By Brian J. Phillips
The Washington Post
In a recent interview, President Trump said he is “very seriously” considering labeling Mexican drug cartels as Foreign Terrorist Organizations (FTOs). Some other politicians and activist groups support the move.
This would be an extreme policy shift — and might not result in the intended consequences. Does this approach make sense for dealing with criminal organizations in Mexico? Here’s what you need to know:
1. What is FTO status?
Since 1997, the State Department has named dozens of militant groups as FTOs. This makes them subject to U.S. economic and other sanctions.
FTO designation is a powerful tool. It’s an influential global symbol, identifying certain militant groups as threats. When the State Department designates a group a “terrorist organization,” other countries are more likely to follow suit. My research suggests that when the State Department designates militant groups in U.S.-aligned countries as FTOs, there is a substantial reduction in violence.
FTO designation also has drawbacks — it can complicate peace processes. Proscribing militant groups can also adversely affect humanitarian aid, charities and broader communities. Here’s why: people and groups fear they could unwittingly provide “material support” for a listed group, potentially resulting in prosecution.
2. Are Mexican cartels terrorist organizations?
Mexican cartels use horrifying violence — my research suggests this amounts to what are, arguably, terrorist tactics. Criminal groups around the world also use these tactics, although usually at a lower scale than the Mexican groups. Regardless, it’s not clear that sometimes using terrorist-like violence makes groups “terrorist organizations.”
Experts on terrorism and organized crime often distinguish between terrorist groups and criminal groups for a number of reasons. Political or social change motivates terrorists, primarily — while criminals are primarily motivated by making money. There are of course some overlaps between group types — some cartels use extreme violence, and some terrorists sell drugs. But generally, groups specialize in one type of activity or the other.
3. What happens when governments apply counterterrorism policy to criminals?
How we label groups is not simply a theoretical issue. There are serious policy implications.
Using a counterterrorism designation for criminal groups would legally codify the notion that these groups are terrorists — like ISIS or al-Qaeda. This would signal to U.S. agencies and U.S. allies around the world that counterterrorism is the right approach for groups more typically thought of as criminals.
Applying counterterrorism frameworks to organized crime, and particularly drug traffickers, is not new. The United States has long encouraged Latin American governments to use counterterrorism or counterinsurgency approaches against criminal groups, but with mixed results.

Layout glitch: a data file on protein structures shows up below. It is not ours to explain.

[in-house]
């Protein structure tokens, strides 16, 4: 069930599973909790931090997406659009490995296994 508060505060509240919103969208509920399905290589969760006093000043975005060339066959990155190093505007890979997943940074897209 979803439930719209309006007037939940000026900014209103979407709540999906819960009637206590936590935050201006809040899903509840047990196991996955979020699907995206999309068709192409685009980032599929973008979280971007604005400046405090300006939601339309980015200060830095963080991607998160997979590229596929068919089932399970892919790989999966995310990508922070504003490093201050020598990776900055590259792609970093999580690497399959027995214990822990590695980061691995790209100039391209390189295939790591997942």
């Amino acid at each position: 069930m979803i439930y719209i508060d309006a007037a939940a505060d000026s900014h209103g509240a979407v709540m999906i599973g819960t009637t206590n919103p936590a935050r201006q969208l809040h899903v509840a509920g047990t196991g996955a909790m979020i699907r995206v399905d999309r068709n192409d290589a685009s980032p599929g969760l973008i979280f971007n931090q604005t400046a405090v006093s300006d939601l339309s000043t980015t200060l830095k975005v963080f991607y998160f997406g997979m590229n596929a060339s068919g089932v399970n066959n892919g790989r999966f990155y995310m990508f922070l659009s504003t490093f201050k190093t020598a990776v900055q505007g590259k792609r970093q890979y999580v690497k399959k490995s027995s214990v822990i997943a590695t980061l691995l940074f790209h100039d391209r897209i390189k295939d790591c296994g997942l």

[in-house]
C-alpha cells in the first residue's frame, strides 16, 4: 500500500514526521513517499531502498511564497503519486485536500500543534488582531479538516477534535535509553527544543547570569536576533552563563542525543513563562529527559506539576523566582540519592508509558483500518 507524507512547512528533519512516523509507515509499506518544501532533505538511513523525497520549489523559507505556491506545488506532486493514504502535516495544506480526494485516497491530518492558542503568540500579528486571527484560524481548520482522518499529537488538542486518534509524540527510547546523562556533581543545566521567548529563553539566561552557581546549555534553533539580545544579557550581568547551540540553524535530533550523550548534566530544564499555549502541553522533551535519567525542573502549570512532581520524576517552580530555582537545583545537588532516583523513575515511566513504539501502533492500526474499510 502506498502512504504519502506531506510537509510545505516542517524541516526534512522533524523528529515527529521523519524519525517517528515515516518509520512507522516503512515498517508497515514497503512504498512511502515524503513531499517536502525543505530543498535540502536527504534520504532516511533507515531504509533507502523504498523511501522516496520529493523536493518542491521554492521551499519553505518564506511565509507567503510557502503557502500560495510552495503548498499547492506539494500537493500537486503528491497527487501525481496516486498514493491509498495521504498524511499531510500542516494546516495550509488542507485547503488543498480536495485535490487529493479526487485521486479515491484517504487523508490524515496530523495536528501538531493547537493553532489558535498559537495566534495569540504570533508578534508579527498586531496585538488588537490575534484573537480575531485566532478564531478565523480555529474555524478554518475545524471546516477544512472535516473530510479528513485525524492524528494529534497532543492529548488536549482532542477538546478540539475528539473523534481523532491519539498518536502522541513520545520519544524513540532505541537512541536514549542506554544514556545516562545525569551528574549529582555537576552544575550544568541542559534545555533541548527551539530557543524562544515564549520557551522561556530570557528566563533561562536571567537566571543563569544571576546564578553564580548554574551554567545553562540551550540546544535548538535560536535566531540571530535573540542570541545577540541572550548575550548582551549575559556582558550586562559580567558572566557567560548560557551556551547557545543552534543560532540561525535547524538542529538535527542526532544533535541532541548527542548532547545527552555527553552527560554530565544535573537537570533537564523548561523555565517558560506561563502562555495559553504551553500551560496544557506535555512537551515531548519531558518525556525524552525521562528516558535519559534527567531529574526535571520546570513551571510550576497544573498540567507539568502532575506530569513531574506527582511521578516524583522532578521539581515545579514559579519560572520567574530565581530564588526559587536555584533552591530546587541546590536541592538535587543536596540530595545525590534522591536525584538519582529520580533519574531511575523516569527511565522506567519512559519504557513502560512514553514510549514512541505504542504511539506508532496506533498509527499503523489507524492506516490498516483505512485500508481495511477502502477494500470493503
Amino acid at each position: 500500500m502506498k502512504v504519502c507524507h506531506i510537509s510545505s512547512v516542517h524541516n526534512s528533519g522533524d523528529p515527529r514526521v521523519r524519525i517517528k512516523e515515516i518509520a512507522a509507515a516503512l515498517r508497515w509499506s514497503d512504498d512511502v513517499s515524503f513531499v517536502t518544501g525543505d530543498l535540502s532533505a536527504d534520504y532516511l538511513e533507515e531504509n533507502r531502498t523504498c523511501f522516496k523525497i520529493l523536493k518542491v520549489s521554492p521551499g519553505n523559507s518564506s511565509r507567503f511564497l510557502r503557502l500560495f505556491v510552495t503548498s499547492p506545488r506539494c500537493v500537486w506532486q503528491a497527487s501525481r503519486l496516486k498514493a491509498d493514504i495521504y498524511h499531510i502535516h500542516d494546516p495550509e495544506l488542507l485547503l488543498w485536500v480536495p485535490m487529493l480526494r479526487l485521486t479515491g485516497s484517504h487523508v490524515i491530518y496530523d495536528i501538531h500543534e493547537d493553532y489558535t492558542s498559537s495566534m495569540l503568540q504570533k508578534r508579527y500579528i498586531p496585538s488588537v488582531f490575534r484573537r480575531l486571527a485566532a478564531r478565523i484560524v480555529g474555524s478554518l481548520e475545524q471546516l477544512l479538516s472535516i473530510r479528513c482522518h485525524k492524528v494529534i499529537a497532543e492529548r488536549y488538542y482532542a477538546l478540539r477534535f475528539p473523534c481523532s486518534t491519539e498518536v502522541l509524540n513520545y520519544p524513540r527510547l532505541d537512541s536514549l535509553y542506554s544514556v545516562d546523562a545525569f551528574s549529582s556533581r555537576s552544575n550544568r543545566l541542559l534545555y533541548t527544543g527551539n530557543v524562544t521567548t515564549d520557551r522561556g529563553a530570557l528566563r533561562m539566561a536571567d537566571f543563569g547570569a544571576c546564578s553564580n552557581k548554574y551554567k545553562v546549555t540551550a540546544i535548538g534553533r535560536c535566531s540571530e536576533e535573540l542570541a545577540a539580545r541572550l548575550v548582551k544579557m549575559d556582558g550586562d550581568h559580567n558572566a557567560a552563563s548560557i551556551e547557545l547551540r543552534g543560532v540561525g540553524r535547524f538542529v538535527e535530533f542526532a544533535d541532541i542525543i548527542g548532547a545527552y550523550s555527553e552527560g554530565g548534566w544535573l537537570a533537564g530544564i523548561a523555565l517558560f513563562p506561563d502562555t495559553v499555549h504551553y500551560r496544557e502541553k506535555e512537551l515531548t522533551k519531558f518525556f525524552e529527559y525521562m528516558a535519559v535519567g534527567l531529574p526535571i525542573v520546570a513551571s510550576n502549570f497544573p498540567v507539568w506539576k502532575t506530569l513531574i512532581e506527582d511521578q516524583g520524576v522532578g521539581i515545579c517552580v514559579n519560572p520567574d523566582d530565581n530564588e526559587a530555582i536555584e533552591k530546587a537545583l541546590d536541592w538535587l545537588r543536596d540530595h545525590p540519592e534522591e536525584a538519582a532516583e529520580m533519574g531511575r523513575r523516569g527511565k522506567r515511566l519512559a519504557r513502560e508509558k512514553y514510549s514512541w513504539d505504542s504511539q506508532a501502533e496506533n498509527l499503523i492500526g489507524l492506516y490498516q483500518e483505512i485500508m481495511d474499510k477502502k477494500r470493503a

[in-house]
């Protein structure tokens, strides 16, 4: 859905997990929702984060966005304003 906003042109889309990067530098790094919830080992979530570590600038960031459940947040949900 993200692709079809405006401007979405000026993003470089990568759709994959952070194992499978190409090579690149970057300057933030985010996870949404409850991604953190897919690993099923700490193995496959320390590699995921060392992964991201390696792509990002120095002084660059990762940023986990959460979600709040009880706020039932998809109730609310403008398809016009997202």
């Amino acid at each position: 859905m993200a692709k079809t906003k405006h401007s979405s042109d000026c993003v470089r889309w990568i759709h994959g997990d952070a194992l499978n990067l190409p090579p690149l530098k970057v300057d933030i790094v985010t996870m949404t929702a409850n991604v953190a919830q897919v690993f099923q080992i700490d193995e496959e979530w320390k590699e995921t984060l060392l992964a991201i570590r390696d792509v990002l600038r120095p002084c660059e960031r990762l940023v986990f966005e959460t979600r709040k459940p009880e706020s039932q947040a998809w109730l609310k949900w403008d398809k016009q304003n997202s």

Certain tactics — like leadership targeting — often work against more political groups like terrorists, but usually backfire against criminal groups, as I explained previously here in the Monkey Cage.
Leadership targeting has been effective for counterinsurgency because it can be an important symbolic blow, and symbolism matters for political groups. For criminal groups, however, leadership targeting simply creates job openings and market opportunities. This often leads to massive bloodshed, as we’ve seen in Mexico.
While counterterror and counternarcotics operations often overlap, FTO designation seems likely to signal a drastic change in U.S. counterterrorism policy.
What precedent would this set? Would the United States also label the Sicilian mafia terrorists? The mafia has also used symbolic violence and attacked politicians. Would some U.S. street gangs be labeled domestic terrorists?
4. Here’s why this would tie Mexico’s hands
Sanctions restrict or prohibit government agencies from working with listed groups. This is probably why the Taliban was never designated as a “Foreign Terrorist Organization” (although its members are subject to other financial sanctions through the Department of the Treasury), and why human rights groups and some diplomats have fought FTO designation in other countries.
Similarly, designating Mexican cartels as FTOs would limit Mexico’s options. This is especially noteworthy because Mexico’s new president is considering negotiations or amnesties to reduce cartel violence.
FTO designation would complicate any Mexican government deals for criminal groups, and U.S. agencies or NGOs that might want to help a potential Mexican peace process would be constrained as well.
5. Sanctions could be redundant
A final reason to question the FTO label for criminal groups is that it’s not clear there would be any value-added from the designation.
The Treasury Department already imposes sanctions on criminal groups and their businesses in Mexico. These are the same organizations and individuals who would be sanctioned if these groups were designated as FTOs.
Calling cartels FTOs would impose redundant sanctions, while sending a confusing message about terrorism — doubling down on the questionable notion that criminals are “terrorists.”
Brian J. Phillips is a senior lecturer in the Department of Government at the University of Essex. He lived and worked in Mexico from 2010-2018.
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